This conclusion has indeed been drawn by the Communist Parties, as by many others; and has inspired a political programme in the Soviet Union and elsewhere from which virtually all Western Marxists outside the Communist Parties, and many within, in varying degrees dissent. The litany of Soviet sins, committed for the sake of developing productive forces, is all too well known: the brutal collectivization of agricultural production, the hierarchical structure and ‘productivist’ ideology that governs the factories, the selective and technocratic structure of education, the severe centralization of political power, the indefinite prolongation of police terror and the progressive (and apparently intractable) growth of bureaucratic despotism. Needless to say, commitment to the theoretical positions of the 1859 Preface does not entail the political programmes adopted by the leaders of the Soviet Union; and it is likely that even under the conditions the Soviet Union and other Communist states face, and without slackening the development of productive forces, a more ‘human face’ is an historic possibility. In any case, the best Marxist thought in the West has sought to distance itself from the Soviet experience; and so, sometimes inadvertently, sometimes deliberately, from the theoretical positions that Soviet politics seems to presuppose.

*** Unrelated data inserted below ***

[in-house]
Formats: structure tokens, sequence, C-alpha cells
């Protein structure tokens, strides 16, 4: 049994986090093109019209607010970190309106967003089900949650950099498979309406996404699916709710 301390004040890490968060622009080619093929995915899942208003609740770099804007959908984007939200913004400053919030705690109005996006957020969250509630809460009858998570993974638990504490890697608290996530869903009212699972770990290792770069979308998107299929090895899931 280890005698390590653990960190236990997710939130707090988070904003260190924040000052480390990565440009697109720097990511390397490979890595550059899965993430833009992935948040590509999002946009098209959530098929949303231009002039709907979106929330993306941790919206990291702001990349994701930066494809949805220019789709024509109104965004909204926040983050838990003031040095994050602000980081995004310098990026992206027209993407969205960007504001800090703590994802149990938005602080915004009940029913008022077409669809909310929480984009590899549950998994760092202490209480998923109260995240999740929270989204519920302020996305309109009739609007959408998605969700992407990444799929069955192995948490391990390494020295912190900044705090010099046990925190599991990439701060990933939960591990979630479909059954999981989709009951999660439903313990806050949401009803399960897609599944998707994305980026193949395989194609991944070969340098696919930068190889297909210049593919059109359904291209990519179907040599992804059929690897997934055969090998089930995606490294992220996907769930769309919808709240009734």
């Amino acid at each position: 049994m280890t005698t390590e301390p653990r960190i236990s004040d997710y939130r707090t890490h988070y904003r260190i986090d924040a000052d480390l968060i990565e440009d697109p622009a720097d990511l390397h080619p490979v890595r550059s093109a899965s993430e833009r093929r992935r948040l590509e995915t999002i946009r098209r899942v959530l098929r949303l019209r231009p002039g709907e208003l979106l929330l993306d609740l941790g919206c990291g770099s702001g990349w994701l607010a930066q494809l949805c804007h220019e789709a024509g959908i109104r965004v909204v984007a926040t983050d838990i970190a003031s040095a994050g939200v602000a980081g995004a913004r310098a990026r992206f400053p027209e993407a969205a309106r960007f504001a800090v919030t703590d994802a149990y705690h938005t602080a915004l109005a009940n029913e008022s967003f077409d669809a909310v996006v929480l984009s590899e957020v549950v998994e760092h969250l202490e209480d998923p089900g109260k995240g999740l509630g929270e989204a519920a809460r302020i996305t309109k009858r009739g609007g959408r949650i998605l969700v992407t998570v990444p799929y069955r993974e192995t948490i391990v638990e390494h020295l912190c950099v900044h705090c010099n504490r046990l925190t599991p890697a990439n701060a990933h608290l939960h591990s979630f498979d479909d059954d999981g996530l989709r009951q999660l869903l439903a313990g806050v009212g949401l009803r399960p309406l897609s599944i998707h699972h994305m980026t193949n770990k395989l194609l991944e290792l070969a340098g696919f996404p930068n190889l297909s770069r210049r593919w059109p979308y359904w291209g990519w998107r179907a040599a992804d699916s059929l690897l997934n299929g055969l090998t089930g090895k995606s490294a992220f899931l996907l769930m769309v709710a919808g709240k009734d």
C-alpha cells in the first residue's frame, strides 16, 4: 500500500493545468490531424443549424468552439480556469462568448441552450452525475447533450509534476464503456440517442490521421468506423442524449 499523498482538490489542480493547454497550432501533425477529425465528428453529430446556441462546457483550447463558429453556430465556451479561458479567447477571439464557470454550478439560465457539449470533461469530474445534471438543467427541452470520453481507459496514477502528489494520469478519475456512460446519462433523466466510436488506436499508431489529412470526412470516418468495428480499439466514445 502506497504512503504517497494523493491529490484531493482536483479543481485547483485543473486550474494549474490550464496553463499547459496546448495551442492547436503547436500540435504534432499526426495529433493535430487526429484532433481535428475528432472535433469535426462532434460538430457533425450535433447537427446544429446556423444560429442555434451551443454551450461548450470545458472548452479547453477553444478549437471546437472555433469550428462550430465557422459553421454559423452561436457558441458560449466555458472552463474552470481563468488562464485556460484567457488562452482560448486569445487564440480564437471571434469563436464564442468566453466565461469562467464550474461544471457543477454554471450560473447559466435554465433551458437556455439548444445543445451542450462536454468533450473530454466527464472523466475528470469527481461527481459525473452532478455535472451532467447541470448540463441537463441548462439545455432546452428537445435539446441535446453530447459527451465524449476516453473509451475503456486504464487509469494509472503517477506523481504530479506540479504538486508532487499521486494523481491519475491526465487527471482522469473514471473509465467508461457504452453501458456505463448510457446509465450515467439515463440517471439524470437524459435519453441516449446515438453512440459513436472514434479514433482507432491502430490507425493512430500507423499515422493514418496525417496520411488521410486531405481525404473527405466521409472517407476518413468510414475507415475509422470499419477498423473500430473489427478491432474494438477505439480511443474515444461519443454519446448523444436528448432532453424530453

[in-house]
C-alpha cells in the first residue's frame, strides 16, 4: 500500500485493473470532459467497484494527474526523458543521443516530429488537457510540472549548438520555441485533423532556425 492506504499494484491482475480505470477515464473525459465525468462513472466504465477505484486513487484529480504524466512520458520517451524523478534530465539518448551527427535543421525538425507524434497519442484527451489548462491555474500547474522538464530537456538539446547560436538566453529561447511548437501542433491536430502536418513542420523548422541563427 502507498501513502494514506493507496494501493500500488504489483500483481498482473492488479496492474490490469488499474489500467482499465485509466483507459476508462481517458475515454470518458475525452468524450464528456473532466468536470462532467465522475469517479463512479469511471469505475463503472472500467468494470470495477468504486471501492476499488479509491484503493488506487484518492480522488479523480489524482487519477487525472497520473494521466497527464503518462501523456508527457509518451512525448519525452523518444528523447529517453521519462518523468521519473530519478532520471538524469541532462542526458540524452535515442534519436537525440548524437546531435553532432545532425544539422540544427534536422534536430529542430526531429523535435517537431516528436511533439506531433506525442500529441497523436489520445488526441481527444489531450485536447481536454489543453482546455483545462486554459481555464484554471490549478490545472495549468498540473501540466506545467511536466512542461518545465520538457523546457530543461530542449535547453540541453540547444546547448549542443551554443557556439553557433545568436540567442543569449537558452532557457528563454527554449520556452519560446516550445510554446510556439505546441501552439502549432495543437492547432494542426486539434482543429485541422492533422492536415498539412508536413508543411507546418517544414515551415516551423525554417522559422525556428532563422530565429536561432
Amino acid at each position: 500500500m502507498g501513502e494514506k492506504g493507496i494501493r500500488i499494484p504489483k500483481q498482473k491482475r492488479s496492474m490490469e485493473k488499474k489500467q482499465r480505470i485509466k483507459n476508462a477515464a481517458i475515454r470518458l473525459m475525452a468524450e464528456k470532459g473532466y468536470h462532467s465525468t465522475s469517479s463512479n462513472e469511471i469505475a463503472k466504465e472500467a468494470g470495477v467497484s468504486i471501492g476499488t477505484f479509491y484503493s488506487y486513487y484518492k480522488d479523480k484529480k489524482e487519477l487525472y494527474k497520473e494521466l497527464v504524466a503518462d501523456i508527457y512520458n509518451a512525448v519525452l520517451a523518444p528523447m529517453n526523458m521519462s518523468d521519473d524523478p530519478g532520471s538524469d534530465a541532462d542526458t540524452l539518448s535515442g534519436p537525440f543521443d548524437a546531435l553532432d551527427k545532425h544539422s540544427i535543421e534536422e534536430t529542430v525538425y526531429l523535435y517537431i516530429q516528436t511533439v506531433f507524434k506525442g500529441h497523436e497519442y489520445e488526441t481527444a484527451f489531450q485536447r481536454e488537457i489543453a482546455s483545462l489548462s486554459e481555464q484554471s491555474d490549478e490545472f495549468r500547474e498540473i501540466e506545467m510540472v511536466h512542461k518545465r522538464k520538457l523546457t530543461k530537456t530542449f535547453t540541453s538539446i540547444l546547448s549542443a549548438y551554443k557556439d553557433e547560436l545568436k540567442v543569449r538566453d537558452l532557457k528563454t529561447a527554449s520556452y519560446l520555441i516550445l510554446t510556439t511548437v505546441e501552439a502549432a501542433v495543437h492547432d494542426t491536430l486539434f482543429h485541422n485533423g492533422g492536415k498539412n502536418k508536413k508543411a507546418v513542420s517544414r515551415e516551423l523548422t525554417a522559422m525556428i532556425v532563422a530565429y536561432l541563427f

The Cultural Revolution in China (or, at least, Western perceptions of it), in proclaiming ‘politics in command’, in apparently aiming at the revolutionary transformation of relations of production, while neglecting or even disparaging the development of productive forces, provided, at last, a model of an official Marxism at odds with the 1859 Preface. It is not surprising, then, that the tendency in Western Marxist thought most solidly (implicitly) with the Cultural Revolution, and also most intent upon developing Marx’s contributions to a theory of history—the tendency developed by Louis Althusser, Etienne Balibar and their co-thinkers—should break expressly with the evolutionary account of historical materialism dominant in the Second and Third Internationals. Even if they did not quite repudiate the 1859 Preface, they so qualified their acceptance of it, that they might as well have struck the text from the Marxist canon.footnote2 Like so many other major Western Marxists, Althusser and Balibar look with ill-disguised embarrassment on the simple declarations of the 1859 Preface, and thus on historical materialism as traditionally understood. To be sure, Althusserians remain adamant defenders of what they call ‘historical materialism’. But their ‘historical materialism’ has little to do with what the term has traditionally meant to generations of Marxists. They retain the term at the cost of altering its meaning. ‘Historical materialism’, for Althusser and Balibar, has come to be synonymous with ‘Marxist social science’ (or, as they would prefer, with the Marxist ‘science of history’). Thus it is distinguished, in their view, from rival accounts of history and society by its methodological positions (its view of causality and explanation, its concept of ‘contradiction’, its logic of concept formation and theory construction) and not at all by its substantive theoretical claims about the primacy of productive forces. And what the Althusserians do more or less explicitly, other Western Marxist tendencies do too, though often even less self-consciously and perspicaciously. Thus historical materialism, in the sense of the 1859 Preface, has effectively been abandoned in the most lively and penetrating Marxist currents.